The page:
By Jackson Brainerd
As states head into their 2021 legislative sessions, many will have to grapple with budget shortfalls caused by the coronavirus and efforts to mitigate its spread. For states that need to raise revenue, the legalization and taxation of recreational marijuana sales might be an option many consider.
Marijuana is no longer the flashpoint it once was; 15 states and D.C. have legalized recreational cannabis in some fashion and two-thirds of the public now supports doing so. Revenue collections in the states with established markets are outstripping alcohol and cigarette tax collections. A Politico article in March 2020 noted that “Marijuana sales are booming, with some states seeing 20% spikes in sales as anxious Americans prepare to be hunkered down in their homes potentially for months. Weed sellers are staffing up too, hiring laid-off workers from other industries to meet demand.” In 2020 alone, five states legalized it: Arizona, Montana, New Jersey, South Dakota, and Vermont. In four of the five, it was approved by voters at the November ballot by wide margins.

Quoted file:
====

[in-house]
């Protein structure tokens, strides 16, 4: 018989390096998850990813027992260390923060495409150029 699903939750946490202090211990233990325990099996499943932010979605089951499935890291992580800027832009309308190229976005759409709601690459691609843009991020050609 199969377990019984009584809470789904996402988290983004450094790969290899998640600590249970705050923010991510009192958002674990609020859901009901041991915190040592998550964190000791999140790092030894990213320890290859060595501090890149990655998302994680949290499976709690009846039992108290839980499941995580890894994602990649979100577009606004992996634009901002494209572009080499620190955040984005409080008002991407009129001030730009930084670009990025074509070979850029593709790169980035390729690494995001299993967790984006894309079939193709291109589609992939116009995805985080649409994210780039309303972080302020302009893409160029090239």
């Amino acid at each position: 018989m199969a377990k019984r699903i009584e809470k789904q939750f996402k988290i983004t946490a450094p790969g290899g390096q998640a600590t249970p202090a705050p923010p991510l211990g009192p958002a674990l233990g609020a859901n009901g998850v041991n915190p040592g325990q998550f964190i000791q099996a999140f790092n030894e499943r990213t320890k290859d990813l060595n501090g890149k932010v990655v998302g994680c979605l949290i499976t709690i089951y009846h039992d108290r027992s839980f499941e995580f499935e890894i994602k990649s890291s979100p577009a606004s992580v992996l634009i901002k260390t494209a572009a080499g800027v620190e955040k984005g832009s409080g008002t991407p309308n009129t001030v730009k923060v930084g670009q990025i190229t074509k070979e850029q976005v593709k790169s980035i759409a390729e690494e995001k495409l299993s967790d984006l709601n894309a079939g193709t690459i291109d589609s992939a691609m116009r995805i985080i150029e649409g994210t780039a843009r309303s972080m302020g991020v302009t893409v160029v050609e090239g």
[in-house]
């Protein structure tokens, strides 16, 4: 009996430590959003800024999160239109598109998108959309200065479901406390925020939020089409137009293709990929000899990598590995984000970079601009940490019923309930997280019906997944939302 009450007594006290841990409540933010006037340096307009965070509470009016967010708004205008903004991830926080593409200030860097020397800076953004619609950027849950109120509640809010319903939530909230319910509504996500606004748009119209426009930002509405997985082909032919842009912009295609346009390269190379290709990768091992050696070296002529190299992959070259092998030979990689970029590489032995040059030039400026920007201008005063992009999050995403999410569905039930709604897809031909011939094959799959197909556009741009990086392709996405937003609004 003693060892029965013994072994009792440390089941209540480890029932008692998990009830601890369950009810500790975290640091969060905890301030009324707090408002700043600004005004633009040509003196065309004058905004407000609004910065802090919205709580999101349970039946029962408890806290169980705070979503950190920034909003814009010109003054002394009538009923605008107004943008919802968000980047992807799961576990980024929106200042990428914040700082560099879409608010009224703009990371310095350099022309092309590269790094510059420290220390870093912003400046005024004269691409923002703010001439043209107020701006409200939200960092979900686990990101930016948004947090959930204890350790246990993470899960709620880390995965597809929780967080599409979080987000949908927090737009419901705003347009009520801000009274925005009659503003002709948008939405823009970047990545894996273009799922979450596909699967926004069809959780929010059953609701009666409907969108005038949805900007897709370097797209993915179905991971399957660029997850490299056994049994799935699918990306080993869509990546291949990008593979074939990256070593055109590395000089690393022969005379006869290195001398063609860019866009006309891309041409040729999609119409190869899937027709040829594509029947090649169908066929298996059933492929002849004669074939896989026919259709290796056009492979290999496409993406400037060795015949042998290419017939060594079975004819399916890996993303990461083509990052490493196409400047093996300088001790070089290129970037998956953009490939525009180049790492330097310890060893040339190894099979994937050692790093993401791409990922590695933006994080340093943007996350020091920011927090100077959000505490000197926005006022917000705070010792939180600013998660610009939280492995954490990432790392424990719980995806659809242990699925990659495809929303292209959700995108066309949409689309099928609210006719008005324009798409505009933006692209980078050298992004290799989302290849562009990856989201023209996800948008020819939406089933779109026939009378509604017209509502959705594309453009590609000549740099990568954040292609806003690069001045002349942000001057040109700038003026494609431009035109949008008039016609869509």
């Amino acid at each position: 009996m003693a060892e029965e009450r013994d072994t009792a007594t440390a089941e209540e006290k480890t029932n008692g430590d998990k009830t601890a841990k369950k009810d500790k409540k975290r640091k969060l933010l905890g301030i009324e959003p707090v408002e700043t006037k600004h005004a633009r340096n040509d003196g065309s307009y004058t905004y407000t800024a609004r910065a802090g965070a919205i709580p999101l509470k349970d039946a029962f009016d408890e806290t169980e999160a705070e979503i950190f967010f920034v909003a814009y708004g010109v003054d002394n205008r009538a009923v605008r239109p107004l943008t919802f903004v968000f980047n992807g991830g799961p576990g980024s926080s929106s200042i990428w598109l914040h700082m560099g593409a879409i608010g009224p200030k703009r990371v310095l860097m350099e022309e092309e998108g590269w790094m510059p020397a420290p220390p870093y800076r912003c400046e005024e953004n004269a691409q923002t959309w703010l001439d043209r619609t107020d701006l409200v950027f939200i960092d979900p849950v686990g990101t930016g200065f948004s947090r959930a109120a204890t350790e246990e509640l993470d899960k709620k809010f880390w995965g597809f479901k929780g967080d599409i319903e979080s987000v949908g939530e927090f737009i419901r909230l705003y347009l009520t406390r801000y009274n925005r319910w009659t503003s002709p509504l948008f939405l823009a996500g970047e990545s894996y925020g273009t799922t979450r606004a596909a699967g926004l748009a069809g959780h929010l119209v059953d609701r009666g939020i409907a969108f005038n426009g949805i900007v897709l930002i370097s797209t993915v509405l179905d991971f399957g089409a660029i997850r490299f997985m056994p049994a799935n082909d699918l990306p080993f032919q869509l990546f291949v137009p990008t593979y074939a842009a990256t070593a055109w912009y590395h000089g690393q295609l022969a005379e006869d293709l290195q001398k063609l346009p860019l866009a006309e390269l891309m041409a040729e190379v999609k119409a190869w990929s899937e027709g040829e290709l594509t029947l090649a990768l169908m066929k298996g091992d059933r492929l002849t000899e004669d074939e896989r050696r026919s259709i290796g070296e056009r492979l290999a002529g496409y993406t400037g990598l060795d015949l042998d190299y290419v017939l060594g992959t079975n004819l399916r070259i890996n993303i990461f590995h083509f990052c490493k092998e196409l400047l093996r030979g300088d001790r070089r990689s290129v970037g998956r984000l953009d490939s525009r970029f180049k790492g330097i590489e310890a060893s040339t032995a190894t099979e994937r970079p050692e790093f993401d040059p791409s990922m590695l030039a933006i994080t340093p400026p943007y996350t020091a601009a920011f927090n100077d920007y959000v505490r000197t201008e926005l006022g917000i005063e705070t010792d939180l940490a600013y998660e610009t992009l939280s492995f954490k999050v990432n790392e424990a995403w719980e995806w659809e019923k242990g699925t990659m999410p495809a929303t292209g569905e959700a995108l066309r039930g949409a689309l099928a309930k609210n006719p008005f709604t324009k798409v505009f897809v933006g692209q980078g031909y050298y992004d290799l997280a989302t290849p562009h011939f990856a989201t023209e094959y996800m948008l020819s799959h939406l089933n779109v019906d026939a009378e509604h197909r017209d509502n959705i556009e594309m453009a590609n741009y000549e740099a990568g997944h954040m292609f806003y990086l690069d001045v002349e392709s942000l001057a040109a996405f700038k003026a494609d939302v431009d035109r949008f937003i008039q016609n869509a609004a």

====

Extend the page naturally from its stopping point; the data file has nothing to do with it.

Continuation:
States have not coalesced around a uniform approach to marijuana taxation and many uncertainties linger surrounding the best design. This brief examines some of the most significant considerations and state experiences with legalization.
Most states have chosen to apply an excise tax to the sale of cannabis. (See Table 2 below.) These can be levied at the retail or wholesale level. Several states have excise taxes at both levels. In nine states, the excise tax is levied in addition to the general sales and use tax. Eleven states have also provided for an additional local option tax.
The excise taxes that states have imposed have follow three different approaches.
Based on price. In most states, marijuana excise taxes are based on the retail